Following the calls Jonny provided copies of Peter’s Birth Certificate to both, this provided the irrefutable evidence of the family relationship; something that would, at the very least we hoped, allow them to begin accepting the news we had needed to share.
Thankfully, the early success of the research came at an opportune moment. It allowed us to move back the funeral date and ensured a hefty suitcase full of possessions could be recovered before its planned disposal.
Jonny has, since that initial call, spoken with Roger many times and has kept in contact by text, calls, e-mails and letters; ensuring he was updated with everything, from environmental health updates, additional research into the family, and the investigations into Peter’s life.
In addition, Jonny helped with the funeral arrangements, liaising with the undertakers and other council departments on the family’s behalf; as well as agreeing with Roger that he would attend the funeral to support him further.
Whilst a sombre occasion, attending the funeral gave Jonny the opportunity of meeting Roger and his wife, Karen; sadly, Janet’s health prevented her from attending. Jonny’s involvement in the funeral arrangements meant that he could act as the intermediary between Roger and the various parties he had contacted throughout the funeral arrangements.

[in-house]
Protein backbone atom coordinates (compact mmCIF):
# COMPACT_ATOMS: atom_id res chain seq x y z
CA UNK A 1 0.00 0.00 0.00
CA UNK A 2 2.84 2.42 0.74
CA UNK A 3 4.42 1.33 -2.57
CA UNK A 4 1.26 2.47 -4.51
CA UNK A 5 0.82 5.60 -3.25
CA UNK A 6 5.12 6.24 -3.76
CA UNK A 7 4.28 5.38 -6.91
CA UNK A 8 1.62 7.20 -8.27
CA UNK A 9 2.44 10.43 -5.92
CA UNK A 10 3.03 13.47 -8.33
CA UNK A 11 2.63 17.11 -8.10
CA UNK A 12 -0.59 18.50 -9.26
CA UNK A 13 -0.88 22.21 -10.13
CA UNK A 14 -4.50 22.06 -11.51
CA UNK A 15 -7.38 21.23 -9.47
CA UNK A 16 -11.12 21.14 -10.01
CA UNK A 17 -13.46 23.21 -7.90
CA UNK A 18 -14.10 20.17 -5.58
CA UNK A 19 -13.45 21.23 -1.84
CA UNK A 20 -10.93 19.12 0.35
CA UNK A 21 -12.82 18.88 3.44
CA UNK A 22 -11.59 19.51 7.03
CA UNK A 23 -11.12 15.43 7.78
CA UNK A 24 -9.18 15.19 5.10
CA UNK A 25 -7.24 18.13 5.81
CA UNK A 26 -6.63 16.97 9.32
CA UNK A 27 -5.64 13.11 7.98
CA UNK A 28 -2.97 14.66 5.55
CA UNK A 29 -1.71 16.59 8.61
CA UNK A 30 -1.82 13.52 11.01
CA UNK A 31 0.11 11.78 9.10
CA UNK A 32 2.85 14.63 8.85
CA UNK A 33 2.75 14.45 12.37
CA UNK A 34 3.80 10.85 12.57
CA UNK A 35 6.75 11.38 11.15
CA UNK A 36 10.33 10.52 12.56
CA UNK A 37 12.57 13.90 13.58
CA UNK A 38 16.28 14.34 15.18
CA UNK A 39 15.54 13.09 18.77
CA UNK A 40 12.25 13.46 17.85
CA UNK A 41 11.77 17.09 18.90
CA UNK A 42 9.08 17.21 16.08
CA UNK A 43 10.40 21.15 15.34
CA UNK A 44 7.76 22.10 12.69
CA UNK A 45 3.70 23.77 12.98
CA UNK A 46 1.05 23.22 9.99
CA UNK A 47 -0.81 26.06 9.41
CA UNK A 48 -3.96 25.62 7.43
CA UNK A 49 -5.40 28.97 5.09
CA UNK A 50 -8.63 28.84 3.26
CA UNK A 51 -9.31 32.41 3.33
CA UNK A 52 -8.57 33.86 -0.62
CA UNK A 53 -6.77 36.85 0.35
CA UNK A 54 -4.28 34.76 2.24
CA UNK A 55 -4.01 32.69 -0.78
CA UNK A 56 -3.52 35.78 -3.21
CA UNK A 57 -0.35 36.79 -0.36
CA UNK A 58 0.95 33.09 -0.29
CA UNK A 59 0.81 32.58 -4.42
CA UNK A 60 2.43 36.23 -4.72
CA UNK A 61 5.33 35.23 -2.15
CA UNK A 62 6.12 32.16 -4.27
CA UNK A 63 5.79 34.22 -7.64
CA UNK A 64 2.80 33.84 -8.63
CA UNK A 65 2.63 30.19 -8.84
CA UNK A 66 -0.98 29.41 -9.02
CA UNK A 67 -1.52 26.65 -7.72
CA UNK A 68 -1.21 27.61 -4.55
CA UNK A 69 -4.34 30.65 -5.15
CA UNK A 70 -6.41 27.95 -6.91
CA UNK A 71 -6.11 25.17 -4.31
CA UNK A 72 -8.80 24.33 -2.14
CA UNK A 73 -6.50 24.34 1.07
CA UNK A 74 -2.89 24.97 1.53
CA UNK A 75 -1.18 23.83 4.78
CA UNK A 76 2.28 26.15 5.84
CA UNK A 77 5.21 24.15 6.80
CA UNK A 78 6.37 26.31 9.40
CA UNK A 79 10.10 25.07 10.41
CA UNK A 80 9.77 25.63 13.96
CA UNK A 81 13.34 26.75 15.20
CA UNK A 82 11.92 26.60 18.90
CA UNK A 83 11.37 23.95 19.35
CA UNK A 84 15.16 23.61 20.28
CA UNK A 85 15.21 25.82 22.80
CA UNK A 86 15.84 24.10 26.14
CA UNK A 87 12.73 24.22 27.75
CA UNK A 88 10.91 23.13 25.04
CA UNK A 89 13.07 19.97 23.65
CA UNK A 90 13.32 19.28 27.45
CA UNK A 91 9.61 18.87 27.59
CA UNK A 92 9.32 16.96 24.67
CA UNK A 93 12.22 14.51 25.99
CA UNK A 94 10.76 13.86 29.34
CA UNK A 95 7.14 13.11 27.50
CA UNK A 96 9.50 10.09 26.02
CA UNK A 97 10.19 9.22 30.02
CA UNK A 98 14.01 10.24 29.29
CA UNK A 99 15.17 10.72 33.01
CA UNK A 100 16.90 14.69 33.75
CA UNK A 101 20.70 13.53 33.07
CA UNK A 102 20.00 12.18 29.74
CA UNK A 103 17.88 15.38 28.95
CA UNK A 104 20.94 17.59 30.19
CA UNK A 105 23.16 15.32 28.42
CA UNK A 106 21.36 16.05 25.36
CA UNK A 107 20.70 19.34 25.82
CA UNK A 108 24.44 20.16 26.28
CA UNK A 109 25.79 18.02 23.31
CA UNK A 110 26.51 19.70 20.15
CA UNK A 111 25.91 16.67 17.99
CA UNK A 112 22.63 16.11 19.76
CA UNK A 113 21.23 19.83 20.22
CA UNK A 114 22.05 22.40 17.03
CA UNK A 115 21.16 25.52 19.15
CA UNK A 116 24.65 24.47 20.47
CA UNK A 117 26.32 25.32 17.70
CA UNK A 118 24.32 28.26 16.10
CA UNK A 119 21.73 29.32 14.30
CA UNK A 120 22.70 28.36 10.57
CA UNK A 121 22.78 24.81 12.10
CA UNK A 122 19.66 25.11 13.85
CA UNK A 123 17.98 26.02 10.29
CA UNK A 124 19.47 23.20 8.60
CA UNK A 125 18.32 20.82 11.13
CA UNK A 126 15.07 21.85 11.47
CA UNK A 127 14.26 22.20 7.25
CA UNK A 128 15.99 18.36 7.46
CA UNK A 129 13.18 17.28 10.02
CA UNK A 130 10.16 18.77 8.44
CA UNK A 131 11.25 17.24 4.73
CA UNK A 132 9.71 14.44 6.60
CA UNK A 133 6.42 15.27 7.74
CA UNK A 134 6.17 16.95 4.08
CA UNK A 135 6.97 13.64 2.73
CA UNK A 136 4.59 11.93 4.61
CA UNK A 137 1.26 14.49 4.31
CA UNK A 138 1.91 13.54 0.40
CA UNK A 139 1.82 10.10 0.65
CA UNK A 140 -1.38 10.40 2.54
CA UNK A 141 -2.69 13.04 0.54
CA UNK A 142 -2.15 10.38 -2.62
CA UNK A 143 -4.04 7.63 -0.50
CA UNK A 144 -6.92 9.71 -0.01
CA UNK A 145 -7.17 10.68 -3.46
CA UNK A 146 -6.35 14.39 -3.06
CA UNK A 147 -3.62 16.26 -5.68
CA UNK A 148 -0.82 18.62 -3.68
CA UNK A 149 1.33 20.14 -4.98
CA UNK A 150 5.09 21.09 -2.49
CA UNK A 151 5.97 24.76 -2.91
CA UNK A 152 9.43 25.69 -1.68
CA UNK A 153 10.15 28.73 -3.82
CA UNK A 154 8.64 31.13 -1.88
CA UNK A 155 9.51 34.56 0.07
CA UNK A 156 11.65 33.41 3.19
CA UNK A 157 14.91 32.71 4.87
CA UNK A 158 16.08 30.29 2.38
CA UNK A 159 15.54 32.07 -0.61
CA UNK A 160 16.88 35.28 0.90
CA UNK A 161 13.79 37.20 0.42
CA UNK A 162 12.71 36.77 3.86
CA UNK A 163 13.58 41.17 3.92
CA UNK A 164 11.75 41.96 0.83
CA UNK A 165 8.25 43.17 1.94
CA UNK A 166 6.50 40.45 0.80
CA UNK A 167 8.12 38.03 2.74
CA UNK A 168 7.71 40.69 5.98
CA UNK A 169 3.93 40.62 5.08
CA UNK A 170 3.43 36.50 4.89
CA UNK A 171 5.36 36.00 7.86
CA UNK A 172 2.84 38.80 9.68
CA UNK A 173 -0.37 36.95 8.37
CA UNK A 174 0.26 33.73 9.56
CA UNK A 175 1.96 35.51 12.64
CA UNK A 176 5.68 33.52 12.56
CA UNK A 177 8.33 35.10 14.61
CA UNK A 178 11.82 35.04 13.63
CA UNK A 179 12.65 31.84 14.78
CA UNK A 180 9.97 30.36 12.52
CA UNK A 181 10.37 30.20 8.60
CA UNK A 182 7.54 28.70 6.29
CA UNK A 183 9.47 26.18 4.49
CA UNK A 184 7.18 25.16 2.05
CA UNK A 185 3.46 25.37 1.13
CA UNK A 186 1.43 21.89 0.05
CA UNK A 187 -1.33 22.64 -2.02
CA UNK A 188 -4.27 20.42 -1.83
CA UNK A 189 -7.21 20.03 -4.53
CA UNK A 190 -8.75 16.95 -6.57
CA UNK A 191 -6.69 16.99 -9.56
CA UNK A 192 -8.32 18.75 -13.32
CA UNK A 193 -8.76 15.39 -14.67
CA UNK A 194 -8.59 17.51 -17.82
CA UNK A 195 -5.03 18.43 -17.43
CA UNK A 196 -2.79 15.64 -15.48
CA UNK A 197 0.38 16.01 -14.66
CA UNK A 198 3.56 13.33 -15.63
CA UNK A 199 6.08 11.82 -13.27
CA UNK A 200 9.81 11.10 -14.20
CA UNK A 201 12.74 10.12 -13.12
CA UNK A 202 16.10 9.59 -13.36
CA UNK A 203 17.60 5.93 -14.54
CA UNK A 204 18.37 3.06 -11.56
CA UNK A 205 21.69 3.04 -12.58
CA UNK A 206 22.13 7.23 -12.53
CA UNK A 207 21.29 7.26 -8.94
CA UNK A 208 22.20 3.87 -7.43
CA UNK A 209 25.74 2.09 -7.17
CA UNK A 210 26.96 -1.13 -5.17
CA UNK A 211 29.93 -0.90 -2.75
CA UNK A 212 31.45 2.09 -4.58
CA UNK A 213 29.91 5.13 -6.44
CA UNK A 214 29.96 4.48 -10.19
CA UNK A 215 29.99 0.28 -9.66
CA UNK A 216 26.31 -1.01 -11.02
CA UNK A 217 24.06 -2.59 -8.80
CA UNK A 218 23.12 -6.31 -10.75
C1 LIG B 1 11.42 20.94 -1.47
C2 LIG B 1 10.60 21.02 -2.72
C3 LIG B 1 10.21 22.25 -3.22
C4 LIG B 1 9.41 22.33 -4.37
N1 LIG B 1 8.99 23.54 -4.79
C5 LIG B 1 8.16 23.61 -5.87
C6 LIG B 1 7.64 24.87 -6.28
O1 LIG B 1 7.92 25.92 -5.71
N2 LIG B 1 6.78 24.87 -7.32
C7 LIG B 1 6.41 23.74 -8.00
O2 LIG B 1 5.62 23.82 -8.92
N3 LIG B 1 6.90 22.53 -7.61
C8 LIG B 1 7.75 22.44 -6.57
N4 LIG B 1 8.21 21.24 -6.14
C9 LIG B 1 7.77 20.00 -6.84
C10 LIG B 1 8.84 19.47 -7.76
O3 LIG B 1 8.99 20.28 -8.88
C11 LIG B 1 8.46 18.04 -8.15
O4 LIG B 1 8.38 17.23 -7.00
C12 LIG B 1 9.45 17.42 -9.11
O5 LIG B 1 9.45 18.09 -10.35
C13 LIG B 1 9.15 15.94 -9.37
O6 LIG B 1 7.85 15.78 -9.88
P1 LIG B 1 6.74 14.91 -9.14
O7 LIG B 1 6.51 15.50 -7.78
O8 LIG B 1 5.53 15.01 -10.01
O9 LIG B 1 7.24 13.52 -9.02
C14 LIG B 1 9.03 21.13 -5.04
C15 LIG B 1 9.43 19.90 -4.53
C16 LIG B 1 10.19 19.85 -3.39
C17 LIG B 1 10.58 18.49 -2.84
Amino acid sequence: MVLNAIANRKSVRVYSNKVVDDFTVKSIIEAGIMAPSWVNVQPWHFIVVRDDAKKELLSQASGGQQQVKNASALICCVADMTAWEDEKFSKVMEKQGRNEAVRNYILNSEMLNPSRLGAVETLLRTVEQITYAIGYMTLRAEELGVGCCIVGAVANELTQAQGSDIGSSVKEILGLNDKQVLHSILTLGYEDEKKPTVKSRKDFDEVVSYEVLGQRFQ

The service itself was short; no one present at that time had knowledge of Peter or the life he had led. The reverend was both aware of, and sensitive to the situation, remarking not only about the unusualness of it but of how fortunate it was that Peter had family attending to say goodbye. It was widely acknowledged that this would never had happened had it not been for Treethorpe’s involvement and all present expressed their gratitude.
Following the formal goodbyes to Peter, Jonny and Roger met with the council contact who had brought with him the suitcase full of possessions. Outside the crematorium, in the heavy rain and with umbrellas out, they browsed through the suitcase contents – the only clues they, and we had to Peter and the events of his life.